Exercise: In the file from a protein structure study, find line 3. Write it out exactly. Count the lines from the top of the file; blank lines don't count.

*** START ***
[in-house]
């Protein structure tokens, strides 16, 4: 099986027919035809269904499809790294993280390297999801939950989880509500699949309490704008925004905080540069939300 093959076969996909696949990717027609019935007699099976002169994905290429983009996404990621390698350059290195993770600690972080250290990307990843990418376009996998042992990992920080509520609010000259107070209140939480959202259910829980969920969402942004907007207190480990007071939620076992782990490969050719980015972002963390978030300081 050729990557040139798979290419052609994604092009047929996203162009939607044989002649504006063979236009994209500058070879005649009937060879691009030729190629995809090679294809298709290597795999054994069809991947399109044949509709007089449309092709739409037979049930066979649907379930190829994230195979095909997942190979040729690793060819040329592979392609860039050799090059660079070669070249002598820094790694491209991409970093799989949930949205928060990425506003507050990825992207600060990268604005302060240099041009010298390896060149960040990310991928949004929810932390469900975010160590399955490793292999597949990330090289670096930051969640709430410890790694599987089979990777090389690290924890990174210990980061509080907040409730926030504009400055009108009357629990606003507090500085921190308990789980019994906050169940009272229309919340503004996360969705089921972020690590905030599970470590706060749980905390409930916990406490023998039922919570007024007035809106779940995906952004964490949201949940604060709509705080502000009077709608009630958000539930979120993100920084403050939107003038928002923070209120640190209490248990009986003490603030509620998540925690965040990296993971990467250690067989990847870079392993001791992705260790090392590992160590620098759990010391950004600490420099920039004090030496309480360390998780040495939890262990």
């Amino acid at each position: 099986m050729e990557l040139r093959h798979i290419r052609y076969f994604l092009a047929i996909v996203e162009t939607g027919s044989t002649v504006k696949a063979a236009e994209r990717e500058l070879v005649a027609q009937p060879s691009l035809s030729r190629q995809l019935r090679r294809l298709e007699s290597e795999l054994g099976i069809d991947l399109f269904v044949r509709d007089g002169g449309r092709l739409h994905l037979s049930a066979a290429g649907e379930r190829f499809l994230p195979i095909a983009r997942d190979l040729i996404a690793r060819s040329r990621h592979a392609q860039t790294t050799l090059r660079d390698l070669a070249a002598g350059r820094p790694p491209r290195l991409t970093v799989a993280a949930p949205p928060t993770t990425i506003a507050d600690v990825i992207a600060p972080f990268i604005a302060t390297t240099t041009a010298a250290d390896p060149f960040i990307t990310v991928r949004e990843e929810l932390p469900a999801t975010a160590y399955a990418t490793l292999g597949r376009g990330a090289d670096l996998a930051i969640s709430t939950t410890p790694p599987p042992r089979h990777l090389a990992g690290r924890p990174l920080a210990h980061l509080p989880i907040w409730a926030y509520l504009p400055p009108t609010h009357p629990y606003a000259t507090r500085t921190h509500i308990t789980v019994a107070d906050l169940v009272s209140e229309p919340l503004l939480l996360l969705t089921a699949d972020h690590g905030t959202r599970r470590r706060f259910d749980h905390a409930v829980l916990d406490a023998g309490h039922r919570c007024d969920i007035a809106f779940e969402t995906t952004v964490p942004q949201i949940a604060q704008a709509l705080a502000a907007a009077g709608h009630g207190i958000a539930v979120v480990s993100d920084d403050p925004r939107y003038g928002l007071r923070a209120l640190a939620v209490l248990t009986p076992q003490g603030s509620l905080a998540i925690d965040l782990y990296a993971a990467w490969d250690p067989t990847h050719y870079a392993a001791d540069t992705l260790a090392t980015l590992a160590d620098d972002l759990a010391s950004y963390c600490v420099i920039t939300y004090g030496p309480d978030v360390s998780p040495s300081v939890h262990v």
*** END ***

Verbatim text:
């Amino acid at each position: 099986m050729e990557l040139r093959h798979i290419r052609y076969f994604l092009a047929i996909v996203e162009t939607g027919s044989t002649v504006k696949a063979a236009e994209r990717e500058l070879v005649a027609q009937p060879s691009l035809s030729r190629q995809l019935r090679r294809l298709e007699s290597e795999l054994g099976i069809d991947l399109f269904v044949r509709d007089g002169g449309r092709l739409h994905l037979s049930a066979a290429g649907e379930r190829f499809l994230p195979i095909a983009r997942d190979l040729i996404a690793r060819s040329r990621h592979a392609q860039t790294t050799l090059r660079d390698l070669a070249a002598g350059r820094p790694p491209r290195l991409t970093v799989a993280a949930p949205p928060t993770t990425i506003a507050d600690v990825i992207a600060p972080f990268i604005a302060t390297t240099t041009a010298a250290d390896p060149f960040i990307t990310v991928r949004e990843e929810l932390p469900a999801t975010a160590y399955a990418t490793l292999g597949r376009g990330a090289d670096l996998a930051i969640s709430t939950t410890p790694p599987p042992r089979h990777l090389a990992g690290r924890p990174l920080a210990h980061l509080p989880i907040w409730a926030y509520l504009p400055p009108t609010h009357p629990y606003a000259t507090r500085t921190h509500i308990t789980v019994a107070d906050l169940v009272s209140e229309p919340l503004l939480l996360l969705t089921a699949d972020h690590g905030t959202r599970r470590r706060f259910d749980h905390a409930v829980l916990d406490a023998g309490h039922r919570c007024d969920i007035a809106f779940e969402t995906t952004v964490p942004q949201i949940a604060q704008a709509l705080a502000a907007a009077g709608h009630g207190i958000a539930v979120v480990s993100d920084d403050p925004r939107y003038g928002l007071r923070a209120l640190a939620v209490l248990t009986p076992q003490g603030s509620l905080a998540i925690d965040l782990y990296a993971a990467w490969d250690p067989t990847h050719y870079a392993a001791d540069t992705l260790a090392t980015l590992a160590d620098d972002l759990a010391s950004y963390c600490v420099i920039t939300y004090g030496p309480d978030v360390s998780p040495s300081v939890h262990v």